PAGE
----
Figure 1: The algorithm for early detection of prostate cancer, which has been developed as part of the EAU’s new White Paper on prostate cancer (please click on the figure to enlarge)
The bottom line is that early detection of prostate cancer in well-informed men saves lives, improves quality of life and reduces costs for health care systems. There is hope for getting this overlooked condition on the EU agenda as the EU launched a consultation on a new EU cancer plan, with the possibility of adding early detection of prostate cancer to the initiatives that the European Commission can support.
Mission on Cancer
Later into the session, Mr. Jan-Willem Van de Loo (BE) from the Directorate-General for Research and Innovation of the European Commission gave an update on the initiatives that will be taken up by the Commission. He highlighted the EU cancer plan and also the research “Mission on Cancer,” which is a new concept in Europe and will be funded through the EU’s future research and innovation programme (Horizon Europe). The Mission on Cancer will complement the activities of the cancer plan.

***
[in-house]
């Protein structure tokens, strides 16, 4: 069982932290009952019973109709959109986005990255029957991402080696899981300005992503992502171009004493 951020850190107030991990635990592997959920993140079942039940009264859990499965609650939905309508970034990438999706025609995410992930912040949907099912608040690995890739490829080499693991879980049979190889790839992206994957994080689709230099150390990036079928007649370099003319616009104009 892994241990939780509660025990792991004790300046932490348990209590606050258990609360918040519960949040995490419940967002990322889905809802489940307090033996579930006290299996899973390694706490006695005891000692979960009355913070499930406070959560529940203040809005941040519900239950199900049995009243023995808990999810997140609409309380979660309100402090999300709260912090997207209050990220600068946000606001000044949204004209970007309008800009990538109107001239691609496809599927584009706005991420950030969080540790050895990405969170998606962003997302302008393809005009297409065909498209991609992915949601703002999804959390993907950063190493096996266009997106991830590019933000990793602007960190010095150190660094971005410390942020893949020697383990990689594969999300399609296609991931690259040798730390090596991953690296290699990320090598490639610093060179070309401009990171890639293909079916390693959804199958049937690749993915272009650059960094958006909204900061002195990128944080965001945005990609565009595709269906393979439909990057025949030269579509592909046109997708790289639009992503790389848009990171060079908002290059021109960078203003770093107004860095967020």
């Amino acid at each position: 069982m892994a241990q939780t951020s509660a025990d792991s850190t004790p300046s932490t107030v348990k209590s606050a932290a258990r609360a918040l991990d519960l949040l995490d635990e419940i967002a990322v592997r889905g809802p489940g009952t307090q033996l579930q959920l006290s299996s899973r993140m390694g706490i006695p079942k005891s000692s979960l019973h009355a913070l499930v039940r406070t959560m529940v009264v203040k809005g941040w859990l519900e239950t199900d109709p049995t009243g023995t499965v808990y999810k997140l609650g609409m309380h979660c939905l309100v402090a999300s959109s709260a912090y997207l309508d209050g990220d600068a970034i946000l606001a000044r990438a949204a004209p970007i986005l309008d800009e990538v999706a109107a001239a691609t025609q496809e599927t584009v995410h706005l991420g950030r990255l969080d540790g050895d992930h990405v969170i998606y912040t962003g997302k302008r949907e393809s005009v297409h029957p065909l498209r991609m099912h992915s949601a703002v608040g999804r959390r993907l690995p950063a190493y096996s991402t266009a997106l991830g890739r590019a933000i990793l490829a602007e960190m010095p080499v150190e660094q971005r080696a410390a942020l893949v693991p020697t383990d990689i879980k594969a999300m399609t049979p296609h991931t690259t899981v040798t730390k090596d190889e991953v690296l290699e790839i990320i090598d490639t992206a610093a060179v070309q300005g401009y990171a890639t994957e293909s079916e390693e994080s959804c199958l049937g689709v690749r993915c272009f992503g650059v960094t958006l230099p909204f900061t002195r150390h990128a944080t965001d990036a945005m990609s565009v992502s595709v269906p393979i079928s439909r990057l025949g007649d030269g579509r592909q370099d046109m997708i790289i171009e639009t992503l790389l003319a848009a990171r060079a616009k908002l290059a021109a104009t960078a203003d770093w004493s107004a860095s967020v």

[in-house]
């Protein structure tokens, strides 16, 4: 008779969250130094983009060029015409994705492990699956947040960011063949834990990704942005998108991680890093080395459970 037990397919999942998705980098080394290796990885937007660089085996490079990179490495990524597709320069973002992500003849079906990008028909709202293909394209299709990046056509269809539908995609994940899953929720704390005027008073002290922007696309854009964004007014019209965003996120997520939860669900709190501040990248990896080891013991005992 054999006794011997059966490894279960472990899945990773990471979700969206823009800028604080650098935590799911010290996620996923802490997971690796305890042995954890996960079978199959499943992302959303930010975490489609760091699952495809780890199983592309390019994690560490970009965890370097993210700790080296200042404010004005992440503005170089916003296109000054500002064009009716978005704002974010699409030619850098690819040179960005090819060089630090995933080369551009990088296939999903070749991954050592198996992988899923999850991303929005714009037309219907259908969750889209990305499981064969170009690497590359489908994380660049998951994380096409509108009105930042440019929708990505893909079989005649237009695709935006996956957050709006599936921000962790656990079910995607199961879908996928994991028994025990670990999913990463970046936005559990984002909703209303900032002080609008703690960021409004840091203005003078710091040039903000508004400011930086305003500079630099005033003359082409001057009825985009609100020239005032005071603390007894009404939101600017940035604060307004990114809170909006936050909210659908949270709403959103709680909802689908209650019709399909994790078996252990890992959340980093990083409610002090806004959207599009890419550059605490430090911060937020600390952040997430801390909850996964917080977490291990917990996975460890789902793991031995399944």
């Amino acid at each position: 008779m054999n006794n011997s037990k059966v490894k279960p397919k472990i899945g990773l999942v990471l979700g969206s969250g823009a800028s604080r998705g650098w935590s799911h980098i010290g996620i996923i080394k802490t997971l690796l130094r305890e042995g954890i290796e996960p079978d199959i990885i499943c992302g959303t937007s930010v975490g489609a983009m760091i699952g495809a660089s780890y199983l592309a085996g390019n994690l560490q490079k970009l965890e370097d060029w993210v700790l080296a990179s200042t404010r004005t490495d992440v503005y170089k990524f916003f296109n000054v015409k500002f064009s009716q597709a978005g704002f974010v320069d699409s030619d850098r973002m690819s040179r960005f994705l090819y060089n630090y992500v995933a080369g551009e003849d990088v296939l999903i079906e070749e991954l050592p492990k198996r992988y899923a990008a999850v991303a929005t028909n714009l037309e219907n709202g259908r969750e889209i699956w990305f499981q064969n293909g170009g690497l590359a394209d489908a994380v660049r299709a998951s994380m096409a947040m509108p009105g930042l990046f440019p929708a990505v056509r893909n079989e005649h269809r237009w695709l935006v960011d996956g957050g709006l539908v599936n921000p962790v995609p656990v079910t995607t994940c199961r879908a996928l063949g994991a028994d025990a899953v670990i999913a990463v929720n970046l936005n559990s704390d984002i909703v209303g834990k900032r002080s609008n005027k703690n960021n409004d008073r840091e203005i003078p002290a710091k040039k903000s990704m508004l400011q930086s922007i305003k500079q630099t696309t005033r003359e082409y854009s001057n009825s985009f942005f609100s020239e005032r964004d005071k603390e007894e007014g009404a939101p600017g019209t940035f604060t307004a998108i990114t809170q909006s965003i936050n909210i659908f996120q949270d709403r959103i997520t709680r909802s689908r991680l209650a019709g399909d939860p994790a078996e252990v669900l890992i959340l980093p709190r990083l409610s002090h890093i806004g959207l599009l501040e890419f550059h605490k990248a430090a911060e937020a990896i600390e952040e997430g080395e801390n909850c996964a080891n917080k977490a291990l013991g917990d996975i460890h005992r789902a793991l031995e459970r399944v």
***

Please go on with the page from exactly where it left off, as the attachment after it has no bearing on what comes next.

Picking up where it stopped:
Van de Loo is closely involved in the preparations for this mission, which is prepared under the guidance of a board. A discussion paper will be ready by April or May, when it will be shared and be up for discussion with all stakeholders, of which the EU citizens are key. Horizon Europe will have a strategy for continuous engagement with EU citizens and missions are key parts in this engagement process. Due to COVID-19, most of the interaction will be online in the coming months.
Prof. Anders Bjartell (SE) followed Mr. Van de Loo by presenting the Scandinavian experience with early detection. His evidence concurred with the evidence presented in Prof. Van Poppel’s introduction. Between 2009 and 2018, more men with low-risk cancer were managed with active surveillance in Sweden.
Prof. Bjartell also went on to explain the PIONEER big data project that is coordinated by the EAU for better outcomes of prostate cancer. This data can be used, for example to identify the best algorithm to reduce overdiagnosis as this has been done for the algorithm depicted in figure 1.